CHARLOTTE, N.C. - Julius Peppers' teammates predicted this would be the season he'd challenge the NFL's sacks record. If he's going to do it, Peppers better get moving.
Through three games this season, Carolina's All-Pro defensive end is stuck on zero. Although he's credited with six pressures, Peppers has yet to finish off a quarterback.
And that lack of sacks is what many outsiders are blaming for the Panthers' 1-2 start this season.
Peppers doesn't care.
"Nobody expects more out of me than me, so it doesn't bother me at all to hear people complain that 'He's not making plays' or 'He's not getting sacks,' " Peppers said Wednesday. "I want to do those things. I just take it as I'm just waiting because it's going to happen.
"You can't rush it. You don't rush great things."
This was the year the Panthers thought Peppers would truly be great. With 30 sacks through his first three seasons, everyone expected him to raise his game to the next level.
He was coming off last year's breakthrough season, when the rest of the league got to see just how athletic he is. Fighting through double- and triple-teams, Peppers set an NFL record for interception yards by a defensive linemen (143) and had the most return yards (203) by a lineman since 1970.
He finished the season with 11 sacks and his first invitation to the Pro Bowl.
But when pressed for his season sacks goal, Peppers shied away from setting a number. When he finally spit one out, he said he would settle for 10.
His teammates scoffed, all but guaranteeing that Peppers would make a run at Michael Strahan's single-season record of 22½ sacks.
"Ten is a good number, but he'll beat that. He's being modest. I'm not," safety Mike Minter said. "I know what he can do, and I've seen what he can do, and I've seen what those types of players like him can do. He's going to eat that sack record up."
So what's wrong with Peppers this season?
Nothing, if you ask his teammates.
"You can't get stuck on one category, on just sacks," said defensive end Mike Rucker. "Would you rather him go in there and get a sack for a 7-yard loss, or would you rather him get in there with some pressure and force the guy to throw an interception? I think you'll go for the pick.
"You can't get caught up in how many sacks does a guy have because it doesn't tell the whole story. Pep is off to a fine start and the sacks will come."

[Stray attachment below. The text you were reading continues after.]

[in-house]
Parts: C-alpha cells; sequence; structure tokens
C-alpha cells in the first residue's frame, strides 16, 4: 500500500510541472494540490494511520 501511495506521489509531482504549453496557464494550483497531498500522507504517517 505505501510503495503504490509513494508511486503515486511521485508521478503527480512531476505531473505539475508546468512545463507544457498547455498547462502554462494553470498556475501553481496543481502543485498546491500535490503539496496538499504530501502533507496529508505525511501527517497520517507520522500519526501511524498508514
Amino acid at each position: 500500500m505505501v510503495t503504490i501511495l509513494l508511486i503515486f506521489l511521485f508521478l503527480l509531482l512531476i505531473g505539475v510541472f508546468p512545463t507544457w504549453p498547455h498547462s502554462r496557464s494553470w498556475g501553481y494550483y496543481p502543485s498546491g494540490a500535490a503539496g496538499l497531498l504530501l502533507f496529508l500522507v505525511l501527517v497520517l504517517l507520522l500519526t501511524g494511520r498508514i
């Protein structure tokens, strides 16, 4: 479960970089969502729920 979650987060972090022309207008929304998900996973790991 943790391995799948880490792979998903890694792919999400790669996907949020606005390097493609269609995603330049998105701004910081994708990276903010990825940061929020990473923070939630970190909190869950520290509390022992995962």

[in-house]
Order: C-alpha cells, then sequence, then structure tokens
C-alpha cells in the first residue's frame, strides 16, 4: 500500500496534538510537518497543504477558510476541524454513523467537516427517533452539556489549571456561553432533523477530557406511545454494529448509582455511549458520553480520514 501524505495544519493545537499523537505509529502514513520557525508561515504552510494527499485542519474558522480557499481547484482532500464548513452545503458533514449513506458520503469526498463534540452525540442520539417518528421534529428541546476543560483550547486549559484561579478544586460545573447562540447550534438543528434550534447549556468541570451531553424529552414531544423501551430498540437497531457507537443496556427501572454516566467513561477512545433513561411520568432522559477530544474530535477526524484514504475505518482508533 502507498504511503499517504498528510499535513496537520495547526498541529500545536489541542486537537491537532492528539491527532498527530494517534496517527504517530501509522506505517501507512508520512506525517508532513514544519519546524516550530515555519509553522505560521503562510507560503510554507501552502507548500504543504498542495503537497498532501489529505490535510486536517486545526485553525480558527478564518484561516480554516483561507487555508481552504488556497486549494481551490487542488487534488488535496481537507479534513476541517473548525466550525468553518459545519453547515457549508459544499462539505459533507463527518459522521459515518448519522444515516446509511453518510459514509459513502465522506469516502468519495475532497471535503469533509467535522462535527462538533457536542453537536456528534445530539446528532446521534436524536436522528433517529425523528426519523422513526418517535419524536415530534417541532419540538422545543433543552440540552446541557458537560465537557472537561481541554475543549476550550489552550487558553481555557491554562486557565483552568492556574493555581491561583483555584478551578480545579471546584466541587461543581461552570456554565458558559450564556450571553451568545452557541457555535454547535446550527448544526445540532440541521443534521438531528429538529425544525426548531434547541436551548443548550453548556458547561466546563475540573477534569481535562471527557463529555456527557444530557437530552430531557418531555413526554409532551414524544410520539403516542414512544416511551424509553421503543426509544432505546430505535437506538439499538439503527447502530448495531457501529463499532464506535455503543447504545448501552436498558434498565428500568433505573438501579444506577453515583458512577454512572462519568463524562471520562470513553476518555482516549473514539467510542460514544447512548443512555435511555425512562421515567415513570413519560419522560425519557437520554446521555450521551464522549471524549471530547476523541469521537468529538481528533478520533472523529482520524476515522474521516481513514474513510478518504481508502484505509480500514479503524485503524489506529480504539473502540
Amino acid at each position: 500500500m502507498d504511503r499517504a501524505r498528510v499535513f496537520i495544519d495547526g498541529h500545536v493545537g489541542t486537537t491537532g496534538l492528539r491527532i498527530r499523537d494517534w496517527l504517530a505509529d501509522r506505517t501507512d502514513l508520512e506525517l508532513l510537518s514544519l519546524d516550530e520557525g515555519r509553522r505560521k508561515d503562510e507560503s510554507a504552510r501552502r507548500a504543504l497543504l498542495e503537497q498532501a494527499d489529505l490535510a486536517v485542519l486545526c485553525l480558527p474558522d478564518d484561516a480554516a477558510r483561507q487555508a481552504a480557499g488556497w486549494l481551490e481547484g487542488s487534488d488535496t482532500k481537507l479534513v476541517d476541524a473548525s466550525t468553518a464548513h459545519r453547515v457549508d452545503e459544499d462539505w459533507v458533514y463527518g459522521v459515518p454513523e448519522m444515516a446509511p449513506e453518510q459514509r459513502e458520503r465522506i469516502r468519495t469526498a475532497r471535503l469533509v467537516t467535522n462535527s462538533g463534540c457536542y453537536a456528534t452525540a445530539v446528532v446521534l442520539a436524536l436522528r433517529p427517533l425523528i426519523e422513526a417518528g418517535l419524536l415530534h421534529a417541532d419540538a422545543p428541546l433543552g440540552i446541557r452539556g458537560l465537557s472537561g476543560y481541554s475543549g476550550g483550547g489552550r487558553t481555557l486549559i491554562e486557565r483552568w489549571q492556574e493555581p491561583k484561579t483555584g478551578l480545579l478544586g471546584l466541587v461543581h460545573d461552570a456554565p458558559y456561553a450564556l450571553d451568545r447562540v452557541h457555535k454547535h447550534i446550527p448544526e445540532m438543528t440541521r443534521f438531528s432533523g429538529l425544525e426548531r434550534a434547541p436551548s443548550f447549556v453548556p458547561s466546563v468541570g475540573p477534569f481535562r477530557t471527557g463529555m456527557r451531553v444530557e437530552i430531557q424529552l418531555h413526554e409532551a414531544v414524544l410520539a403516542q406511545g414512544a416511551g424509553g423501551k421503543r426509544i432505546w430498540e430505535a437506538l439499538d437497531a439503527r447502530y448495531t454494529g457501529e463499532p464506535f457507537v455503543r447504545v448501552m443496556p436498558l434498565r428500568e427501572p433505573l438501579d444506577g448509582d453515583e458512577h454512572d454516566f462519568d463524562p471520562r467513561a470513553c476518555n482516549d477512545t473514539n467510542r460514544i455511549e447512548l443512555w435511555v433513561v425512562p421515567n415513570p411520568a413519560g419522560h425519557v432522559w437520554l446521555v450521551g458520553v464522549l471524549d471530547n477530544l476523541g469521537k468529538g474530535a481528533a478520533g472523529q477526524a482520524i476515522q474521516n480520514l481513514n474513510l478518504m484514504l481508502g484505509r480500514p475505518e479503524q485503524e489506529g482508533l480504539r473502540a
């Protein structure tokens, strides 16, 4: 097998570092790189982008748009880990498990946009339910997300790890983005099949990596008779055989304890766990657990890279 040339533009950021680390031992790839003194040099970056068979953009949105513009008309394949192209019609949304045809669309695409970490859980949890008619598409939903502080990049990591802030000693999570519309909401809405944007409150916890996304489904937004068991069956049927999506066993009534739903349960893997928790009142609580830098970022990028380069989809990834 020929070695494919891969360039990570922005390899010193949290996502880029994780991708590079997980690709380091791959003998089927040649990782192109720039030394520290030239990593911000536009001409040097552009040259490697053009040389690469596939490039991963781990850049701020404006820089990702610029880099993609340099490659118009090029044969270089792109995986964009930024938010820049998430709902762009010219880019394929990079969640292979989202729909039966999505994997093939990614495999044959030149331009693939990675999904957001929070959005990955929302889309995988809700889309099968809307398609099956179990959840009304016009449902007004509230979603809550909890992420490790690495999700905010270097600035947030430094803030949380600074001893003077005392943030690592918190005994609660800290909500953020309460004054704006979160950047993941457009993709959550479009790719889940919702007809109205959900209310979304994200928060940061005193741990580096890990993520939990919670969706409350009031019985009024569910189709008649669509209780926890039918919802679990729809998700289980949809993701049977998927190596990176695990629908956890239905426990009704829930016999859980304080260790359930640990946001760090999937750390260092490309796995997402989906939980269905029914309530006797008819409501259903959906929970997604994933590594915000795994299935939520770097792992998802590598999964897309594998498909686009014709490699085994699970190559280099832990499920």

Peppers' big plays have been streaky before, and when they come, they often come in bunches.
He had two sacks in Week 2 last season, then failed to get another one the next five games. Then he had two a game for the next three weeks.
Plus, the Panthers ask him to do a lot more than simply rack up sacks.
Relied on to pressure the quarterback, Peppers is also a key cog in Carolina's run defense. With Pro Bowl defensive tackle Kris Jenkins out for a second straight season with injury, that job is a lot more difficult.
When Jenkins isn't on the field, opponents have extra bodies to use on neutralizing Peppers. In theory, the extra attention should free up Rucker to put up big numbers, but he's got just one sack so far this season and it's the only one credited to Carolina's line.
"Rome wasn't built in a day," Rucker said when asked about the line's lack of sacks.
Peppers will always downplay the importance of that category, and argues that fans who don't truly understand the game are the only ones who track sacks.
"People think they really know, but they really don't have a clue what they're talking about," Peppers said. "I could really care less about who's complaining about me not having sacks."
Peppers also has a message for those who expect him to be a constant highlight reel. It's expected from him now because he had at least three last season, including a 97-yard interception return against Denver and another against Tampa Bay he returned 46 yards for a touchdown.
He also snatched Michael Vick's fumble out of the air with one hand, then raced 60 yards for a touchdown against Atlanta.
But Peppers thinks its impossible to expect those types of plays from him every week.
"It's a long season and I'm not going to have a Top 10 ESPN SportsCenter moment every game," he said. "It's about being patient and being ready so when the opportunity does come, you can be ready to make a play."